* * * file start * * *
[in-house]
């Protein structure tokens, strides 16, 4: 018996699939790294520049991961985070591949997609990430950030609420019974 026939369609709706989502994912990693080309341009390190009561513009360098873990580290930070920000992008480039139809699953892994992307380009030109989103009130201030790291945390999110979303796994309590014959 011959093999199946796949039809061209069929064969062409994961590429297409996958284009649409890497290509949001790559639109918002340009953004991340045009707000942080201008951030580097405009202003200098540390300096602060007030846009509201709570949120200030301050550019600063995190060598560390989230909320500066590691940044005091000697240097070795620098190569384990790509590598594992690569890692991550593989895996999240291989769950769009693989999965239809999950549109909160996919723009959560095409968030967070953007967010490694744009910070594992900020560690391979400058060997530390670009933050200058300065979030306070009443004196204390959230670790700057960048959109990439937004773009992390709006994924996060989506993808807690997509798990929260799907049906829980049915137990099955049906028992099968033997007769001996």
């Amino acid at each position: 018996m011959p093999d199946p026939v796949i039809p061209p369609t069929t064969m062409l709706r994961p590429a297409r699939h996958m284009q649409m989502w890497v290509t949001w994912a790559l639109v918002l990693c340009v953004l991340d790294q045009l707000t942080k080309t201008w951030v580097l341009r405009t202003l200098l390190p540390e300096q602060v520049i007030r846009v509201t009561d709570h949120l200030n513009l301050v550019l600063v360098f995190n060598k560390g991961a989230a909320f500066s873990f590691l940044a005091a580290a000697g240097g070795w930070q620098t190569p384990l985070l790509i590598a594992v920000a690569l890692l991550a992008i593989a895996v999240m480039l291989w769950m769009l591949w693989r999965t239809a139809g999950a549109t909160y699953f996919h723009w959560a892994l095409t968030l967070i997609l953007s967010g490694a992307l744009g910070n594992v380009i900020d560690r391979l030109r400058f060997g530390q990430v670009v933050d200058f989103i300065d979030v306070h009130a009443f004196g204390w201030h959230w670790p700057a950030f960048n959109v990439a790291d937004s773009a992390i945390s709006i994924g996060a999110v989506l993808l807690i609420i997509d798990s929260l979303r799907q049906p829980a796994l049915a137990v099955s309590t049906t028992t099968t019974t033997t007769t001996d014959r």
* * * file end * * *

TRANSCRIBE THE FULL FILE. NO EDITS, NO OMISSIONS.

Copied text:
[in-house]
């Protein structure tokens, strides 16, 4: 018996699939790294520049991961985070591949997609990430950030609420019974 026939369609709706989502994912990693080309341009390190009561513009360098873990580290930070920000992008480039139809699953892994992307380009030109989103009130201030790291945390999110979303796994309590014959 011959093999199946796949039809061209069929064969062409994961590429297409996958284009649409890497290509949001790559639109918002340009953004991340045009707000942080201008951030580097405009202003200098540390300096602060007030846009509201709570949120200030301050550019600063995190060598560390989230909320500066590691940044005091000697240097070795620098190569384990790509590598594992690569890692991550593989895996999240291989769950769009693989999965239809999950549109909160996919723009959560095409968030967070953007967010490694744009910070594992900020560690391979400058060997530390670009933050200058300065979030306070009443004196204390959230670790700057960048959109990439937004773009992390709006994924996060989506993808807690997509798990929260799907049906829980049915137990099955049906028992099968033997007769001996």
């Amino acid at each position: 018996m011959p093999d199946p026939v796949i039809p061209p369609t069929t064969m062409l709706r994961p590429a297409r699939h996958m284009q649409m989502w890497v290509t949001w994912a790559l639109v918002l990693c340009v953004l991340d790294q045009l707000t942080k080309t201008w951030v580097l341009r405009t202003l200098l390190p540390e300096q602060v520049i007030r846009v509201t009561d709570h949120l200030n513009l301050v550019l600063v360098f995190n060598k560390g991961a989230a909320f500066s873990f590691l940044a005091a580290a000697g240097g070795w930070q620098t190569p384990l985070l790509i590598a594992v920000a690569l890692l991550a992008i593989a895996v999240m480039l291989w769950m769009l591949w693989r999965t239809a139809g999950a549109t909160y699953f996919h723009w959560a892994l095409t968030l967070i997609l953007s967010g490694a992307l744009g910070n594992v380009i900020d560690r391979l030109r400058f060997g530390q990430v670009v933050d200058f989103i300065d979030v306070h009130a009443f004196g204390w201030h959230w670790p700057a950030f960048n959109v990439a790291d937004s773009a992390i945390s709006i994924g996060a999110v989506l993808l807690i609420i997509d798990s929260l979303r799907q049906p829980a796994l049915a137990v099955s309590t049906t028992t099968t019974t033997t007769t001996d014959r």